The other problem the sectioning brought to light was that in the case of one jian blade, the edge plate did not extend edge to edge. Instead of traveling straight thru the center of the blade from one edge to the other, it was a lazy "S" shape & came thru not at the edges but at the blade flat on each side. Be that as it may, the .4 carbon steel at the edge has still tough enough & held up to cutting.

Overall, the problems outlined here, as well as differences in temper, etc, give one real pause. Clearly there is a problem with consistency & quality control at Zhengwu that need to be addressed. When these problems were related to Mr. Zhou Zhengwu, he explained that each sword was made by a different artisan at his factory. He also said he would send another jian for testing that would not bend during cutting. I have not received this jian as of yet, but will certainly put it to the test when it arrives. In the meantime, I hope this information is of use to Zhengwu & wish them well in improving their products.

In summation, Zhengwu swords, as presented for testing, make excellent swords for forms, basic cut and soft target cutting practice. They can also be used on tougher standard target material such as rice straw mats & green bamboo, but the user will have to be deal with the annoyance of regular blade straightening. Naturally, I would rather see the resiliency of the blades improved. Given the level of improvement we've seen from Zhengwu over the past few years, this appears to well within their abilities.[/i]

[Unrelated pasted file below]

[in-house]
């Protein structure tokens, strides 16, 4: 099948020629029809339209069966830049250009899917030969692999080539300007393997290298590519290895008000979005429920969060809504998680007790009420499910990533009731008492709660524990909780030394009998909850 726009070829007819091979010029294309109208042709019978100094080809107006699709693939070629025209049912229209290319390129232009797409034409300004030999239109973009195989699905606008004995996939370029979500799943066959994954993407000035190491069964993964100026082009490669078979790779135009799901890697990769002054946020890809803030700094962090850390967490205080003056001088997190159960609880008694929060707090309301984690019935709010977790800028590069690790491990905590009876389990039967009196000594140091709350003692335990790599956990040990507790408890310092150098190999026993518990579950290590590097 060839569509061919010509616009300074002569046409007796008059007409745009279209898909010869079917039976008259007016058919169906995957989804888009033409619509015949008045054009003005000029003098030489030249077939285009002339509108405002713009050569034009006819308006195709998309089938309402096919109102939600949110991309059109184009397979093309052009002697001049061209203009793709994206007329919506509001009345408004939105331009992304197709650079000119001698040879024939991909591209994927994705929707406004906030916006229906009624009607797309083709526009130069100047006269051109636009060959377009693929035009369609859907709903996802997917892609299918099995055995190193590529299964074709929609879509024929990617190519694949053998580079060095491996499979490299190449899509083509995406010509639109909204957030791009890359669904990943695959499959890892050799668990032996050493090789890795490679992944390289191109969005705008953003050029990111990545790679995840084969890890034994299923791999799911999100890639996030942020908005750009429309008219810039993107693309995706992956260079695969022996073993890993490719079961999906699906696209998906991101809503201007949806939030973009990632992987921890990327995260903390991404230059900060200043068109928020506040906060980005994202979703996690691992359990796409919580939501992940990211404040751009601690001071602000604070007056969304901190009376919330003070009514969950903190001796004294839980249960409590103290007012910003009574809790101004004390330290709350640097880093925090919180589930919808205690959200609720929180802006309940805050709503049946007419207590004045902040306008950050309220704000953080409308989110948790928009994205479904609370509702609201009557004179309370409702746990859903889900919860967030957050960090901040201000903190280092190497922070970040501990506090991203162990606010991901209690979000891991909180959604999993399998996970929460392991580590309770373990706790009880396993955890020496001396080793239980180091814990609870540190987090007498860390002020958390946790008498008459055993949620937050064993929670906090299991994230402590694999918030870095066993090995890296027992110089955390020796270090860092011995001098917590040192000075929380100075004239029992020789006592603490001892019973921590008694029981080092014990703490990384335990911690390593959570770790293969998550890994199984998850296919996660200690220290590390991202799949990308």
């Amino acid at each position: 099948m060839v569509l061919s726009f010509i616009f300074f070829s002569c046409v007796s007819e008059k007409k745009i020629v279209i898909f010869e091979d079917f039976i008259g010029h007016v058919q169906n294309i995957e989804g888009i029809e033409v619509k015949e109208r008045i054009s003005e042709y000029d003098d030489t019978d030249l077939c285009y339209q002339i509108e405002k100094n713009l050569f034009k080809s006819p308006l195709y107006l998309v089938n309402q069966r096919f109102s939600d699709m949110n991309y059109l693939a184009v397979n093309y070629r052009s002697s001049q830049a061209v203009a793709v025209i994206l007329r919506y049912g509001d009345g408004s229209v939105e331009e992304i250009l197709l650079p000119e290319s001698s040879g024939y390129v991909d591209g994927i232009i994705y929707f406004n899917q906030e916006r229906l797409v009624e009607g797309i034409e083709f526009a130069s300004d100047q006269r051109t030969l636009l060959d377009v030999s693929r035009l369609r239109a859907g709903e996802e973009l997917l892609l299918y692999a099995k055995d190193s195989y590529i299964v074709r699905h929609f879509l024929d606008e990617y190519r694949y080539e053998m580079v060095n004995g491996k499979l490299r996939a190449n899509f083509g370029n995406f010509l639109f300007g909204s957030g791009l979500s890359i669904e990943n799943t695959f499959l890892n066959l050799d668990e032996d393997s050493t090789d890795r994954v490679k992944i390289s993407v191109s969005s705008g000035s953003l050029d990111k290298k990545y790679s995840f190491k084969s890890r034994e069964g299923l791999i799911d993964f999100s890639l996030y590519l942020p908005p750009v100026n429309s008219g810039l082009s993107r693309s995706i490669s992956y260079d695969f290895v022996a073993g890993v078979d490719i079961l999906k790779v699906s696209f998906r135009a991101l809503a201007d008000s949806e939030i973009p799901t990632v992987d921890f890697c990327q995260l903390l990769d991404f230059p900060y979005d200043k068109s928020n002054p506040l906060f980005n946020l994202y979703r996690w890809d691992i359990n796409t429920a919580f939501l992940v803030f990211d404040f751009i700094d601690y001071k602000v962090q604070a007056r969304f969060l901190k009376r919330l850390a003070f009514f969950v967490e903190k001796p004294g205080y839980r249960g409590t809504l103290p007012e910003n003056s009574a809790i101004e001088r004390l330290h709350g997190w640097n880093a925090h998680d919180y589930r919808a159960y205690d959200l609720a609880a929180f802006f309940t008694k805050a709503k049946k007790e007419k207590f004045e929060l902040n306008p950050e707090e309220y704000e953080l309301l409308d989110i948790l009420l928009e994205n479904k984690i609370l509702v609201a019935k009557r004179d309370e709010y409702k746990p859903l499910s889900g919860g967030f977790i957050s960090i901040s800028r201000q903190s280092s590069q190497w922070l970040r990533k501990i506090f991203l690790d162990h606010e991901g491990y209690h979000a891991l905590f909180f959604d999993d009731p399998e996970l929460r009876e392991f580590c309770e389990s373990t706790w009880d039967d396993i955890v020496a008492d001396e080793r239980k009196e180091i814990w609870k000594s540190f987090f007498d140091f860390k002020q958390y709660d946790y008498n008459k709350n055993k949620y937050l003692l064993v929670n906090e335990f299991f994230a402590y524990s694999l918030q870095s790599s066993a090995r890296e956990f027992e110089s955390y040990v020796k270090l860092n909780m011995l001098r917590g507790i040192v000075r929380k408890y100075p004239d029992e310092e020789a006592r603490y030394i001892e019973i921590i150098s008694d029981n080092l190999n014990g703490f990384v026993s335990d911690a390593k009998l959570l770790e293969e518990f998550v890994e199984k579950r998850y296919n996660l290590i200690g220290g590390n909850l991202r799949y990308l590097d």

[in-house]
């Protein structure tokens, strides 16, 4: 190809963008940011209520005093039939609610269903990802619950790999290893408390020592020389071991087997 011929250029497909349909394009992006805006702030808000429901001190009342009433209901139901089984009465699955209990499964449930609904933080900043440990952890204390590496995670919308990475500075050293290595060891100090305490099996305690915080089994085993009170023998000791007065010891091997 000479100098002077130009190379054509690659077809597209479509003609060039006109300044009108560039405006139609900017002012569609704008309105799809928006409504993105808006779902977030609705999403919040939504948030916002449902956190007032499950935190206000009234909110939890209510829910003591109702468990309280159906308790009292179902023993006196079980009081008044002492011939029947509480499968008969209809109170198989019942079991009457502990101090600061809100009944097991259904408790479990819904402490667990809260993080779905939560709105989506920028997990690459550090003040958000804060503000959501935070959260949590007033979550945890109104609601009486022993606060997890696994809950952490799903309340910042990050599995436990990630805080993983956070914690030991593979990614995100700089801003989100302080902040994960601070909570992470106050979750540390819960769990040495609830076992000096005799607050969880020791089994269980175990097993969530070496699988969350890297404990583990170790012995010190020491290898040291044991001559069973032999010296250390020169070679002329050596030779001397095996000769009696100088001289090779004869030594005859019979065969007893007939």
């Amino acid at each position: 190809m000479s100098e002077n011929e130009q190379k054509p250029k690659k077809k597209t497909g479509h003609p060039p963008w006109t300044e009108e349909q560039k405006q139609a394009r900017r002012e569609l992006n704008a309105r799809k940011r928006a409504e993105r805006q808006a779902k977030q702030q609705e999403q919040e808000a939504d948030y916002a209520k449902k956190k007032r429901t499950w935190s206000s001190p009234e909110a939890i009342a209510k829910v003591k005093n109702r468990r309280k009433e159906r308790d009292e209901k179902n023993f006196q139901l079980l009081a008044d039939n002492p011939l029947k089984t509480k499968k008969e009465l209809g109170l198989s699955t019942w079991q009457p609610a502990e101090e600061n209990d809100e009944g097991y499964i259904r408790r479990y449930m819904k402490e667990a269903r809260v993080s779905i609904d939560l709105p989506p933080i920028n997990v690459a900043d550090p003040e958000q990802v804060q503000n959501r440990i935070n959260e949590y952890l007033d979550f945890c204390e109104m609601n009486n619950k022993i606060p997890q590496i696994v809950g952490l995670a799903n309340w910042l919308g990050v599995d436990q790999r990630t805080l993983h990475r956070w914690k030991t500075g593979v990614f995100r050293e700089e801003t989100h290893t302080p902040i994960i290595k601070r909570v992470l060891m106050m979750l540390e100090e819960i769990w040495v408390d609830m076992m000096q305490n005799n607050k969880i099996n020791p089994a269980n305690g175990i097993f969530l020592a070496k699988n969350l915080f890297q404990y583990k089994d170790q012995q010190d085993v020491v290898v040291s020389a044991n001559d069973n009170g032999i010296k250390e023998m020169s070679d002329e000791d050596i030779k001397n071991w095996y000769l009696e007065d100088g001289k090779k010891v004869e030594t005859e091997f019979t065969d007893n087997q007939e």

Last edited by Scott M. Rodell on Sun Oct 28, 2007 3:49 pm, edited 1 time in total.

Scott M. Rodell
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Yinlong Jian Blade Hardness

Post by Scott M. Rodell » Fri Oct 26, 2007 8:53 am

The blades of the 2 Yinlong Jian used in this recent follow up test cutting discussed above had different hardnesses in the cutting region:

The hardness of the more springy of the 2 jian was found to be-
edge 55 - 56Rc
midway to ridge 42 - 46
ridge 45

The hardness of the softer jian of the 2 jian was found to be-
edge 48Rc
midway to ridge 42
ridge 40

Both of these swords were softer at the forte.

Scott M. Rodell
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Zhengwu Sword Safety Concerns

Post by Scott M. Rodell » Fri Oct 26, 2007 9:00 am

I received a number of emails since posting this review concerning the safety of using Zhengwu swords. Without examining & testing a specific sword, I can not attest to that particular sword's structural integrity. Each & every sword used for cutting or serious training of any sort should be tested for structural integrity by its owner, that is the owners responsisblity. Even the best smith can on occasion produce a sword that has an unseen flaw that could prove a hazard to the user. Having said this, excluding the one Yinlong Jian that the hilt came loose on, I have not seen anything to indicate that Zhengwu's swords are unsafe for practice.

Updated 12/20/07
Please see the recent thread: Zheng Wu Long Yin Jian
(viewtopic.php?t=628) for a review of a jian sent by Zhengwu in response to the follow tests discussed above.